Author Michelle Brachet knows exactly what she’s talking about – not only has she written extensively about the king of French liqueurs, she has won awards for her expert knowledge. The latest edition of The World of Cognac was published in May so all the information comes with all the latest updates.
The glossy book contains lots of excellent photographs and just about everything you could possibly want to know about cognac. From its rich history and the distillery process to an overview of the principal brands. Michelle also includes a long list of anecdotes surrounding the liqueur, which adds a fun and interesting aspect to all the alcohol. And of course, no world would be complete without advice on how to drink cognac and recipes for the perfect cocktails.
Warning: after reading this you will probably feel the irresistible urge to treat yourself to a VSOP. À votre santé!
The World of Cognac by Michelle Brachet (pub. Quiller Publishing).
The Road that Runs
Our last suggestion for French books for summer returns to rural life in France. Very rural in fact, since The Road that Runs takes place deep in the fruit-growing countryside of Provence. On the face of it, the setting and characters are just ordinary French villagers going about their daily lives. Scratch a little deeper, however, and you’ll find that extraordinary makes a much better adjective to describe the goings-on in The Road that Runs. After all, it isn’t every day that a villager becomes an international pickle purveyor.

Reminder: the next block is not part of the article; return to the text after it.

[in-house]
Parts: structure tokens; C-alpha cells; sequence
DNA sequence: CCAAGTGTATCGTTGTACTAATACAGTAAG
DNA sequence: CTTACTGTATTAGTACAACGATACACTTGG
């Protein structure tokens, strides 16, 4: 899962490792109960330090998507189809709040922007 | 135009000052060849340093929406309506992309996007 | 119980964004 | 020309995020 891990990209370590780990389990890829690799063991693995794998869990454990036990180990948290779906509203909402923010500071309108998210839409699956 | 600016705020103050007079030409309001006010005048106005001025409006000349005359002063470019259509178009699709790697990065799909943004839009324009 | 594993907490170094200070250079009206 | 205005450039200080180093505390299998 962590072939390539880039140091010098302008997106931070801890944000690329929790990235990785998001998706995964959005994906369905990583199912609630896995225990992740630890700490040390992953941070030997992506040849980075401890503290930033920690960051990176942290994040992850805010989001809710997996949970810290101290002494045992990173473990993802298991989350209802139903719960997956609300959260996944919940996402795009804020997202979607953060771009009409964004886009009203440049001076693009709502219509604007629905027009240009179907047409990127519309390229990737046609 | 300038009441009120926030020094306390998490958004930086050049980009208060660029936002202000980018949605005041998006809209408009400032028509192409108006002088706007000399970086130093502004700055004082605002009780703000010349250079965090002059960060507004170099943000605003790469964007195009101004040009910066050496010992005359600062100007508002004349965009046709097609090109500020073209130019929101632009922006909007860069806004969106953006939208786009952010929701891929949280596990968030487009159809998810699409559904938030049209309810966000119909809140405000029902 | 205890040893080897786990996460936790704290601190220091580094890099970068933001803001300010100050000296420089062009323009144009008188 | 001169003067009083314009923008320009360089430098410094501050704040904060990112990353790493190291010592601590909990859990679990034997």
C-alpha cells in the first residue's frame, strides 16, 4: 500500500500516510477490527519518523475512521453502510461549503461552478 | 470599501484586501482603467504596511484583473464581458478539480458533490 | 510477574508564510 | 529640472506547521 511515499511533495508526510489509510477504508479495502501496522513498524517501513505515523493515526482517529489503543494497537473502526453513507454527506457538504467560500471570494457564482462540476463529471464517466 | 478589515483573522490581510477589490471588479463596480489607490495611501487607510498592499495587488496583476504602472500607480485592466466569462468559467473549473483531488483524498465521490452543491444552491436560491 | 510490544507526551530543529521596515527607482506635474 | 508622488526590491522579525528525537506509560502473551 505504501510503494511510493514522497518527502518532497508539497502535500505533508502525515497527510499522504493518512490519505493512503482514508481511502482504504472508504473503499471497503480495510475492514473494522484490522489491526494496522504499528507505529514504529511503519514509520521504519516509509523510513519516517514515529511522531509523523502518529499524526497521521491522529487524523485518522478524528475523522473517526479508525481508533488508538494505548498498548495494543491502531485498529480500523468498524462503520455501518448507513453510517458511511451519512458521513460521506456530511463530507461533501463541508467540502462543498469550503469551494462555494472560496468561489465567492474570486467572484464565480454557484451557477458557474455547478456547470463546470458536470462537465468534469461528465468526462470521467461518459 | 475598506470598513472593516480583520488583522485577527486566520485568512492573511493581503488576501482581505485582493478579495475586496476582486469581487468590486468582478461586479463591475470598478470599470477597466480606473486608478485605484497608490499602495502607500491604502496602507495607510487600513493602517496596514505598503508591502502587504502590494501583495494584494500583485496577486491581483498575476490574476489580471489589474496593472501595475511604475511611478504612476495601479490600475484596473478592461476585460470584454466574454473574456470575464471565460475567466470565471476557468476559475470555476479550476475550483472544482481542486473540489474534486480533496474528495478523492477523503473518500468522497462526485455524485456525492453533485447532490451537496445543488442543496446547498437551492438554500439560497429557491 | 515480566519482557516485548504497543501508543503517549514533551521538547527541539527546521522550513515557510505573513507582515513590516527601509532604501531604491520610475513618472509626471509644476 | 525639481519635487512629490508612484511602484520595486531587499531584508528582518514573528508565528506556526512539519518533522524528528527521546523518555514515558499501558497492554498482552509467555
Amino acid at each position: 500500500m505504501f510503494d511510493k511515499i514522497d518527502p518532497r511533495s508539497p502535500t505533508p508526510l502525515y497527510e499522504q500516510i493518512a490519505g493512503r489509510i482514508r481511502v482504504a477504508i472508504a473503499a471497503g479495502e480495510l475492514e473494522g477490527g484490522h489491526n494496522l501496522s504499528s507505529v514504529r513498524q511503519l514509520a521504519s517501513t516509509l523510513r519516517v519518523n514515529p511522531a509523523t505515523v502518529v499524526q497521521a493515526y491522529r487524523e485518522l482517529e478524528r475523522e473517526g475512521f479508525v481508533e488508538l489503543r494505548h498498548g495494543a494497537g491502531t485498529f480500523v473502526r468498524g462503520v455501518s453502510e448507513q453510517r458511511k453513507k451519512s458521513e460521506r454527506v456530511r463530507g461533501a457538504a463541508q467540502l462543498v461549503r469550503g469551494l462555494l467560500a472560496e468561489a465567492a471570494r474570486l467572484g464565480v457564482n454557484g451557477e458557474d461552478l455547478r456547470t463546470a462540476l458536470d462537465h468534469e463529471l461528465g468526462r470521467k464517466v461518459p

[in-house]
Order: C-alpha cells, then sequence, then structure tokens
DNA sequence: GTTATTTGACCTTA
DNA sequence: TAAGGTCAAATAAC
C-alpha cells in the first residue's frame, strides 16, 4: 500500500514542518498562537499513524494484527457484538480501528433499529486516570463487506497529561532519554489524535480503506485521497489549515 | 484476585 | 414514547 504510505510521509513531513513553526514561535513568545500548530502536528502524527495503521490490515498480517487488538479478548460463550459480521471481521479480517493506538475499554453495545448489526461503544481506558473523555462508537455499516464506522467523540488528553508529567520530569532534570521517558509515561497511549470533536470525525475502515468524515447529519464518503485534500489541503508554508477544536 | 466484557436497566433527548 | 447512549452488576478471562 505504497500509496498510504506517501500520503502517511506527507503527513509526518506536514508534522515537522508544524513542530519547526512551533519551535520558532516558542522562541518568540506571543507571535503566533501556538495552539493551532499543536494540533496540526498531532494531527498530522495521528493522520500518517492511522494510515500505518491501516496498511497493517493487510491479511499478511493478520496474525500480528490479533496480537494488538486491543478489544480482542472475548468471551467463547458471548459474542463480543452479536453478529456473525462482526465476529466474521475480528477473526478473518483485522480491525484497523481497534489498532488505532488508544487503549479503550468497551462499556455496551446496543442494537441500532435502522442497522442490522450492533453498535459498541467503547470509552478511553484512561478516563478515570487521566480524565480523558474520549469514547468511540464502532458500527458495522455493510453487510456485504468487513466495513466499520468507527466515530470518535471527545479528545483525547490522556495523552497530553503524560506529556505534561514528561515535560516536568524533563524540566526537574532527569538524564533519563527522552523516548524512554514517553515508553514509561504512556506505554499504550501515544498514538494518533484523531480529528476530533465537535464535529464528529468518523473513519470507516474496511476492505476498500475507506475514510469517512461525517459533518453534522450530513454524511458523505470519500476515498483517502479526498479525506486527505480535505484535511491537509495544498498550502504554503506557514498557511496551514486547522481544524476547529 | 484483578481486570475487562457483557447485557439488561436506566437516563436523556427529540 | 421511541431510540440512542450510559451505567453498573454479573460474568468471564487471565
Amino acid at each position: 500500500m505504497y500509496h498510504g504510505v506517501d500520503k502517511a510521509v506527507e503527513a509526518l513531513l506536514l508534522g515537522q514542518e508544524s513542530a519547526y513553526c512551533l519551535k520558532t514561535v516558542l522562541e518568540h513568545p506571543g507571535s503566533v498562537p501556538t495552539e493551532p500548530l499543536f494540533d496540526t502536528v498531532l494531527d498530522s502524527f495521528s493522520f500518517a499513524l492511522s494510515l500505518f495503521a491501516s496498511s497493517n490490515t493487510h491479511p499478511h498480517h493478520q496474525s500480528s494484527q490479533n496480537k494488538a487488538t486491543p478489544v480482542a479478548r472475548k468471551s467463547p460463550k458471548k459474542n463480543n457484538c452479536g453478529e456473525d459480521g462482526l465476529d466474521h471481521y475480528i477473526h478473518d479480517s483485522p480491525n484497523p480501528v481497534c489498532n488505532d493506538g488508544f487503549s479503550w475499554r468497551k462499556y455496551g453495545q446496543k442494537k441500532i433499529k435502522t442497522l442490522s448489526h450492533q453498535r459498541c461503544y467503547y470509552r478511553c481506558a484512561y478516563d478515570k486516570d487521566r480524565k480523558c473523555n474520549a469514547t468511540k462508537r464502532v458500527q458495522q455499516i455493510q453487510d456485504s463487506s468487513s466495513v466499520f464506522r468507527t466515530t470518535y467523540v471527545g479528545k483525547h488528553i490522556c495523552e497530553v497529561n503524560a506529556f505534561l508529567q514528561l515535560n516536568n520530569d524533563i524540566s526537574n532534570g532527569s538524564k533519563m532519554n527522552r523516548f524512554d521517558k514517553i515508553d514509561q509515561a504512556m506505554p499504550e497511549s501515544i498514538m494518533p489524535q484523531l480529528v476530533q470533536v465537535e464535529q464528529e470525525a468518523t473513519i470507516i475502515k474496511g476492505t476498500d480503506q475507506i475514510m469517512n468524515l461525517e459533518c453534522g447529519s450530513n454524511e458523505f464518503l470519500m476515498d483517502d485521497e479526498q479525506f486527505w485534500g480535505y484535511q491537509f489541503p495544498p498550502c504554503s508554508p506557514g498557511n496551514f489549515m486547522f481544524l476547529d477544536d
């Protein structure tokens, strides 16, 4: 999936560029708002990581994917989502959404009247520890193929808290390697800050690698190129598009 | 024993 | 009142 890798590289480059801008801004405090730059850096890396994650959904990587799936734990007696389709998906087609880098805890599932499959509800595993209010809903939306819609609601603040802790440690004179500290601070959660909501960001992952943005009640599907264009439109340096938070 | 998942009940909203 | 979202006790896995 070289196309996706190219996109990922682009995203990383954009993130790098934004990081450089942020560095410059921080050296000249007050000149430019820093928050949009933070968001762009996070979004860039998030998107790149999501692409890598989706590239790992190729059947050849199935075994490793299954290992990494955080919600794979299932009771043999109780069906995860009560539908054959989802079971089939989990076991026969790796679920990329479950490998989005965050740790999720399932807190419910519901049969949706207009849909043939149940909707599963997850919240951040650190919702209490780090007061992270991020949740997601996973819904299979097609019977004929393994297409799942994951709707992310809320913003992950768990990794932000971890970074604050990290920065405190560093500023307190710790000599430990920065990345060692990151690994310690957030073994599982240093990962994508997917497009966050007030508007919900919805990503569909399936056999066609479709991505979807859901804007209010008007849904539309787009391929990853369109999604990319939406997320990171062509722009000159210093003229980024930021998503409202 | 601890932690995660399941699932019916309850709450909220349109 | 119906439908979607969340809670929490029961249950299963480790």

Like Chez Martin, the first book in the series, The Road that Runs takes the Martin family as its inspiration. And that’s the animal family as well as the human since the people are joined by a motley collection of ponies, cats and Clovis, the wolf dog. There’s a decent sprinkling of expats too. This account of contemporary life in southern France takes you on a fun ride through the everyday events and paints an excellent portrait of the French as they really are.
Lovers of France will recognise a few of the traits as they turn the pages and everyone will laugh a lot. However, it’s not all fun and games so prepare for a sad twist. Little is known about the author, Madame Verte, other than that she obviously knew the Martins and their village life first hand. According to Amazon, she’s now experiencing rural life in Dorset – perhaps she’ll complete the trilogy with an ‘At Home with the Smiths’…
Warning: after reading this you will probably feel the irresistible urge to head for Provence.
The Road that Runs by Madame Verte (pub. CreateSpace).